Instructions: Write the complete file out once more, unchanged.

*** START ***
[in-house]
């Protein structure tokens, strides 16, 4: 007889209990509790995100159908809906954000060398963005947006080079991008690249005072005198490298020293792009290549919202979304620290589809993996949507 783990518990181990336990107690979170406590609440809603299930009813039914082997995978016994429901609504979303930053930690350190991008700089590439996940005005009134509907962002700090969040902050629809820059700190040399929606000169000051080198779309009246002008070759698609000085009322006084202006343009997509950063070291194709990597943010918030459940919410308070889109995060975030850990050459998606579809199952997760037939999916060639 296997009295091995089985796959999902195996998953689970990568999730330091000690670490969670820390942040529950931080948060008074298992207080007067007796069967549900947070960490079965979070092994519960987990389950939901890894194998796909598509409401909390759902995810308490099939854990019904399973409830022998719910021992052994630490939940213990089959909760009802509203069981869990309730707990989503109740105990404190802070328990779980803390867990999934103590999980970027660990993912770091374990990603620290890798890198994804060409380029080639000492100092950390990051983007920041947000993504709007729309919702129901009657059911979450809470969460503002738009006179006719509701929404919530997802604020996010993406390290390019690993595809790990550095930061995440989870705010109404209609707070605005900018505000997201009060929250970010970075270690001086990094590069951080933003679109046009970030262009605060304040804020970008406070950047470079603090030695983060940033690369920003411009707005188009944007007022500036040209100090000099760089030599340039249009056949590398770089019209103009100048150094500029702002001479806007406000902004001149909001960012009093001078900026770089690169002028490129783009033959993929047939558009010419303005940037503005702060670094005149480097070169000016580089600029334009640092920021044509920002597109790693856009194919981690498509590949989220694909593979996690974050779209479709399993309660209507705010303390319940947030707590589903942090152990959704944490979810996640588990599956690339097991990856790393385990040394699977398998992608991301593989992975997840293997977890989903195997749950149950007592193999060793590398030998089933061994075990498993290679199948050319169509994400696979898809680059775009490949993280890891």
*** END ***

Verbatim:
[in-house]
């Protein structure tokens, strides 16, 4: 007889209990509790995100159908809906954000060398963005947006080079991008690249005072005198490298020293792009290549919202979304620290589809993996949507 783990518990181990336990107690979170406590609440809603299930009813039914082997995978016994429901609504979303930053930690350190991008700089590439996940005005009134509907962002700090969040902050629809820059700190040399929606000169000051080198779309009246002008070759698609000085009322006084202006343009997509950063070291194709990597943010918030459940919410308070889109995060975030850990050459998606579809199952997760037939999916060639 296997009295091995089985796959999902195996998953689970990568999730330091000690670490969670820390942040529950931080948060008074298992207080007067007796069967549900947070960490079965979070092994519960987990389950939901890894194998796909598509409401909390759902995810308490099939854990019904399973409830022998719910021992052994630490939940213990089959909760009802509203069981869990309730707990989503109740105990404190802070328990779980803390867990999934103590999980970027660990993912770091374990990603620290890798890198994804060409380029080639000492100092950390990051983007920041947000993504709007729309919702129901009657059911979450809470969460503002738009006179006719509701929404919530997802604020996010993406390290390019690993595809790990550095930061995440989870705010109404209609707070605005900018505000997201009060929250970010970075270690001086990094590069951080933003679109046009970030262009605060304040804020970008406070950047470079603090030695983060940033690369920003411009707005188009944007007022500036040209100090000099760089030599340039249009056949590398770089019209103009100048150094500029702002001479806007406000902004001149909001960012009093001078900026770089690169002028490129783009033959993929047939558009010419303005940037503005702060670094005149480097070169000016580089600029334009640092920021044509920002597109790693856009194919981690498509590949989220694909593979996690974050779209479709399993309660209507705010303390319940947030707590589903942090152990959704944490979810996640588990599956690339097991990856790393385990040394699977398998992608991301593989992975997840293997977890989903195997749950149950007592193999060793590398030998089933061994075990498993290679199948050319169509994400696979898809680059775009490949993280890891």